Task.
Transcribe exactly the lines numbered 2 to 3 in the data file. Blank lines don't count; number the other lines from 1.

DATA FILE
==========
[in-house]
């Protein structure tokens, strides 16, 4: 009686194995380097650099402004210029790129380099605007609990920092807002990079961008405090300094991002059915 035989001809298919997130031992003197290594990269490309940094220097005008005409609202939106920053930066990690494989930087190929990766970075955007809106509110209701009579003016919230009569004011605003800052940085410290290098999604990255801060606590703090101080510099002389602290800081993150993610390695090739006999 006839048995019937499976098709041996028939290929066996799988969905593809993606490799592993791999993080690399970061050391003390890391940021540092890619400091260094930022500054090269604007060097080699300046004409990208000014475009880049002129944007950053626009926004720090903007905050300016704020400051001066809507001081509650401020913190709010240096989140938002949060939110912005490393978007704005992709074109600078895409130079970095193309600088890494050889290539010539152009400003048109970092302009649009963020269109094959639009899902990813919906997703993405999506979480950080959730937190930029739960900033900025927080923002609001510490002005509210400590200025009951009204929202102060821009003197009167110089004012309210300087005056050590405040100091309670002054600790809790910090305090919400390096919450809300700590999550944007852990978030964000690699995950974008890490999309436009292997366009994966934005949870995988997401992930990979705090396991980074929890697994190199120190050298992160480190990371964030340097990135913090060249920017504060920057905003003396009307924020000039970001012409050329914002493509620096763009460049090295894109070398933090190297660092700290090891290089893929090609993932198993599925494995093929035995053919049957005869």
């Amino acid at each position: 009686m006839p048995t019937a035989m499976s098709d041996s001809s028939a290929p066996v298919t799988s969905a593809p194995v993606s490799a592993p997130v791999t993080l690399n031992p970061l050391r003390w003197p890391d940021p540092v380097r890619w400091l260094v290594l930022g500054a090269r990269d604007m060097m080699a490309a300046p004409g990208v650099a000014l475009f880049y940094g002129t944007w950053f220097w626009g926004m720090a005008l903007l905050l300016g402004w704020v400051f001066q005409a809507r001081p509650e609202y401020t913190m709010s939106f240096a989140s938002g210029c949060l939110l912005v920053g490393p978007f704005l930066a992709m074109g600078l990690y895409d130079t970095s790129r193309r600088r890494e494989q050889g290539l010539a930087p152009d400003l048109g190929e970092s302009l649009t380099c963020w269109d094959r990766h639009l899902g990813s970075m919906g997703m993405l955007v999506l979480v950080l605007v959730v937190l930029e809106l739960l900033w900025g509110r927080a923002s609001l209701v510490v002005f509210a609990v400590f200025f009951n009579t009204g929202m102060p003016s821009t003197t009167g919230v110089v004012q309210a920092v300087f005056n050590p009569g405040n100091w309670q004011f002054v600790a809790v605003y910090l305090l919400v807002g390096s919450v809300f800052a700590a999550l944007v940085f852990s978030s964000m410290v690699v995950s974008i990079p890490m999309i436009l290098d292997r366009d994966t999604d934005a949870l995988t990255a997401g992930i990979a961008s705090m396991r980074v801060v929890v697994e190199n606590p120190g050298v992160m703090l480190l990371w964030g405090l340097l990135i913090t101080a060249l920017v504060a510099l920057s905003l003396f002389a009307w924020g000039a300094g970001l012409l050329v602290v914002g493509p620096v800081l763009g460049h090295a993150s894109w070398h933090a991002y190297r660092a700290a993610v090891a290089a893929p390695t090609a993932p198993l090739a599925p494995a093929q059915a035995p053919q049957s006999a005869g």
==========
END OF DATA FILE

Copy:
């Protein structure tokens, strides 16, 4: 009686194995380097650099402004210029790129380099605007609990920092807002990079961008405090300094991002059915 035989001809298919997130031992003197290594990269490309940094220097005008005409609202939106920053930066990690494989930087190929990766970075955007809106509110209701009579003016919230009569004011605003800052940085410290290098999604990255801060606590703090101080510099002389602290800081993150993610390695090739006999 006839048995019937499976098709041996028939290929066996799988969905593809993606490799592993791999993080690399970061050391003390890391940021540092890619400091260094930022500054090269604007060097080699300046004409990208000014475009880049002129944007950053626009926004720090903007905050300016704020400051001066809507001081509650401020913190709010240096989140938002949060939110912005490393978007704005992709074109600078895409130079970095193309600088890494050889290539010539152009400003048109970092302009649009963020269109094959639009899902990813919906997703993405999506979480950080959730937190930029739960900033900025927080923002609001510490002005509210400590200025009951009204929202102060821009003197009167110089004012309210300087005056050590405040100091309670002054600790809790910090305090919400390096919450809300700590999550944007852990978030964000690699995950974008890490999309436009292997366009994966934005949870995988997401992930990979705090396991980074929890697994190199120190050298992160480190990371964030340097990135913090060249920017504060920057905003003396009307924020000039970001012409050329914002493509620096763009460049090295894109070398933090190297660092700290090891290089893929090609993932198993599925494995093929035995053919049957005869």
């Amino acid at each position: 009686m006839p048995t019937a035989m499976s098709d041996s001809s028939a290929p066996v298919t799988s969905a593809p194995v993606s490799a592993p997130v791999t993080l690399n031992p970061l050391r003390w003197p890391d940021p540092v380097r890619w400091l260094v290594l930022g500054a090269r990269d604007m060097m080699a490309a300046p004409g990208v650099a000014l475009f880049y940094g002129t944007w950053f220097w626009g926004m720090a005008l903007l905050l300016g402004w704020v400051f001066q005409a809507r001081p509650e609202y401020t913190m709010s939106f240096a989140s938002g210029c949060l939110l912005v920053g490393p978007f704005l930066a992709m074109g600078l990690y895409d130079t970095s790129r193309r600088r890494e494989q050889g290539l010539a930087p152009d400003l048109g190929e970092s302009l649009t380099c963020w269109d094959r990766h639009l899902g990813s970075m919906g997703m993405l955007v999506l979480v950080l605007v959730v937190l930029e809106l739960l900033w900025g509110r927080a923002s609001l209701v510490v002005f509210a609990v400590f200025f009951n009579t009204g929202m102060p003016s821009t003197t009167g919230v110089v004012q309210a920092v300087f005056n050590p009569g405040n100091w309670q004011f002054v600790a809790v605003y910090l305090l919400v807002g390096s919450v809300f800052a700590a999550l944007v940085f852990s978030s964000m410290v690699v995950s974008i990079p890490m999309i436009l290098d292997r366009d994966t999604d934005a949870l995988t990255a997401g992930i990979a961008s705090m396991r980074v801060v929890v697994e190199n606590p120190g050298v992160m703090l480190l990371w964030g405090l340097l990135i913090t101080a060249l920017v504060a510099l920057s905003l003396f002389a009307w924020g000039a300094g970001l012409l050329v602290v914002g493509p620096v800081l763009g460049h090295a993150s894109w070398h933090a991002y190297r660092a700290a993610v090891a290089a893929p390695t090609a993932p198993l090739a599925p494995a093929q059915a035995p053919q049957s006999a005869g």